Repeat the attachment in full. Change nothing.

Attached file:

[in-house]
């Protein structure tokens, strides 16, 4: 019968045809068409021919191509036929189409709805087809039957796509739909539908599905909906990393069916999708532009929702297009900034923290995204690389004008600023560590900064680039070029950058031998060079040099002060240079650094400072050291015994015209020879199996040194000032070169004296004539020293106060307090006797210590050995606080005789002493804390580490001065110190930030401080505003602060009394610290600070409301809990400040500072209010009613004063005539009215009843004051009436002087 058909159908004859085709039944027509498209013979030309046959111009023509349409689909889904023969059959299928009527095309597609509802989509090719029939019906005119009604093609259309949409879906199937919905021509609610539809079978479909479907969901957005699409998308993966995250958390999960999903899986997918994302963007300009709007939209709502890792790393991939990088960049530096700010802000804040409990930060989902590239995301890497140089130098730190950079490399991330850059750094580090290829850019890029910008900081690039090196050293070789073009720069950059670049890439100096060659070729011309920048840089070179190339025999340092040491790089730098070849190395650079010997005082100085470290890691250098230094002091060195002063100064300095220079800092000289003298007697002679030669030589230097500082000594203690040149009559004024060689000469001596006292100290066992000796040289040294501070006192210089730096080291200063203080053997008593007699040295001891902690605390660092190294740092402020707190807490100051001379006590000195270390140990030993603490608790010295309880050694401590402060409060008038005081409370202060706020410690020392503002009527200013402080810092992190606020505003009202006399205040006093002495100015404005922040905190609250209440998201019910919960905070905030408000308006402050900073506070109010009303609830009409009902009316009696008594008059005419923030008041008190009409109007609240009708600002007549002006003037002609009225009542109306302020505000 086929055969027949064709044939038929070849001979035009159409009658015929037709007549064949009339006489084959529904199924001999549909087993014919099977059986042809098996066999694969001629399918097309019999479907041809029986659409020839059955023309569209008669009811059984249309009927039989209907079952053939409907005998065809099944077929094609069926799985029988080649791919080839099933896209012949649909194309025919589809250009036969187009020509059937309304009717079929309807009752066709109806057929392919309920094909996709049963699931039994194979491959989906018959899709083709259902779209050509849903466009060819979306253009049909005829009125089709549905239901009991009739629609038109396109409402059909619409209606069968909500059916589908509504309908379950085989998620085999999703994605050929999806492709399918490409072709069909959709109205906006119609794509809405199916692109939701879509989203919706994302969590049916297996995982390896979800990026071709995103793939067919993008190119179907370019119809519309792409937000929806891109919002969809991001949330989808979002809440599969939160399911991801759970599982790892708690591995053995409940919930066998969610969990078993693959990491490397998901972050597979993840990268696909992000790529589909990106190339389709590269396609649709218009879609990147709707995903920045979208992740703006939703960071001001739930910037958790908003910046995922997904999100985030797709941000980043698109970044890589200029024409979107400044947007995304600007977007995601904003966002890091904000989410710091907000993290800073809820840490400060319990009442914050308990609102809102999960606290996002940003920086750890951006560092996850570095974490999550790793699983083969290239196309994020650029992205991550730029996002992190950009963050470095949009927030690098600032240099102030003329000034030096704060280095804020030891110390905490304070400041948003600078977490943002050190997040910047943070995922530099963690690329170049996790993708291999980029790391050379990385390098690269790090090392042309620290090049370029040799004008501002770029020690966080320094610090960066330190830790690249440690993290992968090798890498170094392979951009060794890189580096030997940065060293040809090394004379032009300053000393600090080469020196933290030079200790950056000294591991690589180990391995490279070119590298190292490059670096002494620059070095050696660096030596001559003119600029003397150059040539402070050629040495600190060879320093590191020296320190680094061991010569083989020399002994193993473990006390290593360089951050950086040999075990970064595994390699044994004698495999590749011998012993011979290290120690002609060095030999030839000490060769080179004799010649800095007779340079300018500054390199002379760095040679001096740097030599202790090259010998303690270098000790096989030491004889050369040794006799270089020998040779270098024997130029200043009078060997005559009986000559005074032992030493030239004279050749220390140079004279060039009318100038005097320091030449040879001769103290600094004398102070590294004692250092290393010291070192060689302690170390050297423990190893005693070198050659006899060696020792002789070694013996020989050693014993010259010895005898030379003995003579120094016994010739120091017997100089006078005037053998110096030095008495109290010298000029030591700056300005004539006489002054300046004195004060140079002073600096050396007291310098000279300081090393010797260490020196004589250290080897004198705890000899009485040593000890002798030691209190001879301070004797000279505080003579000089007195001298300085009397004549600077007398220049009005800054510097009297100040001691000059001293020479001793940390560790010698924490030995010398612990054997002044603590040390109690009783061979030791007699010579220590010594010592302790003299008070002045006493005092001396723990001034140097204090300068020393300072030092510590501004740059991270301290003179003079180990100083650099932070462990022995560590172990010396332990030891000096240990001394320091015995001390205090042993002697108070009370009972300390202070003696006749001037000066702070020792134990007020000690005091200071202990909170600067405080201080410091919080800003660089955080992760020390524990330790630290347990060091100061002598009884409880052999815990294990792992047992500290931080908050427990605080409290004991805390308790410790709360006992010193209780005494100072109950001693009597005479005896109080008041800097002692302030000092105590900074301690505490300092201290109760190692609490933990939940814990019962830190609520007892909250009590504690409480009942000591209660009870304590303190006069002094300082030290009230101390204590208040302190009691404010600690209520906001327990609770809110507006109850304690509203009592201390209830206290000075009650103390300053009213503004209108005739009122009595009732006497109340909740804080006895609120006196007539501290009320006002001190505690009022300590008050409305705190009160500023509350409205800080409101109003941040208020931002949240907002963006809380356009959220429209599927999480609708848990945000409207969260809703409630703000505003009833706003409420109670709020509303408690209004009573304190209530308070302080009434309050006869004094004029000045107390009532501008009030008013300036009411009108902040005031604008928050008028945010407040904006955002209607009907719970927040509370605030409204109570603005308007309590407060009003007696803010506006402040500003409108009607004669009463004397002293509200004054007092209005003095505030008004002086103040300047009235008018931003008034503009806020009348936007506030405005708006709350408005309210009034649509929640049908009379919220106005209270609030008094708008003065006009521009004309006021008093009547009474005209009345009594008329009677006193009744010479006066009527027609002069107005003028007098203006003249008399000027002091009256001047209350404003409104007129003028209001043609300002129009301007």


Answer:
[in-house]
């Protein structure tokens, strides 16, 4: 019968045809068409021919191509036929189409709805087809039957796509739909539908599905909906990393069916999708532009929702297009900034923290995204690389004008600023560590900064680039070029950058031998060079040099002060240079650094400072050291015994015209020879199996040194000032070169004296004539020293106060307090006797210590050995606080005789002493804390580490001065110190930030401080505003602060009394610290600070409301809990400040500072209010009613004063005539009215009843004051009436002087 058909159908004859085709039944027509498209013979030309046959111009023509349409689909889904023969059959299928009527095309597609509802989509090719029939019906005119009604093609259309949409879906199937919905021509609610539809079978479909479907969901957005699409998308993966995250958390999960999903899986997918994302963007300009709007939209709502890792790393991939990088960049530096700010802000804040409990930060989902590239995301890497140089130098730190950079490399991330850059750094580090290829850019890029910008900081690039090196050293070789073009720069950059670049890439100096060659070729011309920048840089070179190339025999340092040491790089730098070849190395650079010997005082100085470290890691250098230094002091060195002063100064300095220079800092000289003298007697002679030669030589230097500082000594203690040149009559004024060689000469001596006292100290066992000796040289040294501070006192210089730096080291200063203080053997008593007699040295001891902690605390660092190294740092402020707190807490100051001379006590000195270390140990030993603490608790010295309880050694401590402060409060008038005081409370202060706020410690020392503002009527200013402080810092992190606020505003009202006399205040006093002495100015404005922040905190609250209440998201019910919960905070905030408000308006402050900073506070109010009303609830009409009902009316009696008594008059005419923030008041008190009409109007609240009708600002007549002006003037002609009225009542109306302020505000 086929055969027949064709044939038929070849001979035009159409009658015929037709007549064949009339006489084959529904199924001999549909087993014919099977059986042809098996066999694969001629399918097309019999479907041809029986659409020839059955023309569209008669009811059984249309009927039989209907079952053939409907005998065809099944077929094609069926799985029988080649791919080839099933896209012949649909194309025919589809250009036969187009020509059937309304009717079929309807009752066709109806057929392919309920094909996709049963699931039994194979491959989906018959899709083709259902779209050509849903466009060819979306253009049909005829009125089709549905239901009991009739629609038109396109409402059909619409209606069968909500059916589908509504309908379950085989998620085999999703994605050929999806492709399918490409072709069909959709109205906006119609794509809405199916692109939701879509989203919706994302969590049916297996995982390896979800990026071709995103793939067919993008190119179907370019119809519309792409937000929806891109919002969809991001949330989808979002809440599969939160399911991801759970599982790892708690591995053995409940919930066998969610969990078993693959990491490397998901972050597979993840990268696909992000790529589909990106190339389709590269396609649709218009879609990147709707995903920045979208992740703006939703960071001001739930910037958790908003910046995922997904999100985030797709941000980043698109970044890589200029024409979107400044947007995304600007977007995601904003966002890091904000989410710091907000993290800073809820840490400060319990009442914050308990609102809102999960606290996002940003920086750890951006560092996850570095974490999550790793699983083969290239196309994020650029992205991550730029996002992190950009963050470095949009927030690098600032240099102030003329000034030096704060280095804020030891110390905490304070400041948003600078977490943002050190997040910047943070995922530099963690690329170049996790993708291999980029790391050379990385390098690269790090090392042309620290090049370029040799004008501002770029020690966080320094610090960066330190830790690249440690993290992968090798890498170094392979951009060794890189580096030997940065060293040809090394004379032009300053000393600090080469020196933290030079200790950056000294591991690589180990391995490279070119590298190292490059670096002494620059070095050696660096030596001559003119600029003397150059040539402070050629040495600190060879320093590191020296320190680094061991010569083989020399002994193993473990006390290593360089951050950086040999075990970064595994390699044994004698495999590749011998012993011979290290120690002609060095030999030839000490060769080179004799010649800095007779340079300018500054390199002379760095040679001096740097030599202790090259010998303690270098000790096989030491004889050369040794006799270089020998040779270098024997130029200043009078060997005559009986000559005074032992030493030239004279050749220390140079004279060039009318100038005097320091030449040879001769103290600094004398102070590294004692250092290393010291070192060689302690170390050297423990190893005693070198050659006899060696020792002789070694013996020989050693014993010259010895005898030379003995003579120094016994010739120091017997100089006078005037053998110096030095008495109290010298000029030591700056300005004539006489002054300046004195004060140079002073600096050396007291310098000279300081090393010797260490020196004589250290080897004198705890000899009485040593000890002798030691209190001879301070004797000279505080003579000089007195001298300085009397004549600077007398220049009005800054510097009297100040001691000059001293020479001793940390560790010698924490030995010398612990054997002044603590040390109690009783061979030791007699010579220590010594010592302790003299008070002045006493005092001396723990001034140097204090300068020393300072030092510590501004740059991270301290003179003079180990100083650099932070462990022995560590172990010396332990030891000096240990001394320091015995001390205090042993002697108070009370009972300390202070003696006749001037000066702070020792134990007020000690005091200071202990909170600067405080201080410091919080800003660089955080992760020390524990330790630290347990060091100061002598009884409880052999815990294990792992047992500290931080908050427990605080409290004991805390308790410790709360006992010193209780005494100072109950001693009597005479005896109080008041800097002692302030000092105590900074301690505490300092201290109760190692609490933990939940814990019962830190609520007892909250009590504690409480009942000591209660009870304590303190006069002094300082030290009230101390204590208040302190009691404010600690209520906001327990609770809110507006109850304690509203009592201390209830206290000075009650103390300053009213503004209108005739009122009595009732006497109340909740804080006895609120006196007539501290009320006002001190505690009022300590008050409305705190009160500023509350409205800080409101109003941040208020931002949240907002963006809380356009959220429209599927999480609708848990945000409207969260809703409630703000505003009833706003409420109670709020509303408690209004009573304190209530308070302080009434309050006869004094004029000045107390009532501008009030008013300036009411009108902040005031604008928050008028945010407040904006955002209607009907719970927040509370605030409204109570603005308007309590407060009003007696803010506006402040500003409108009607004669009463004397002293509200004054007092209005003095505030008004002086103040300047009235008018931003008034503009806020009348936007506030405005708006709350408005309210009034649509929640049908009379919220106005209270609030008094708008003065006009521009004309006021008093009547009474005209009345009594008329009677006193009744010479006066009527027609002069107005003028007098203006003249008399000027002091009256001047209350404003409104007129003028209001043609300002129009301007």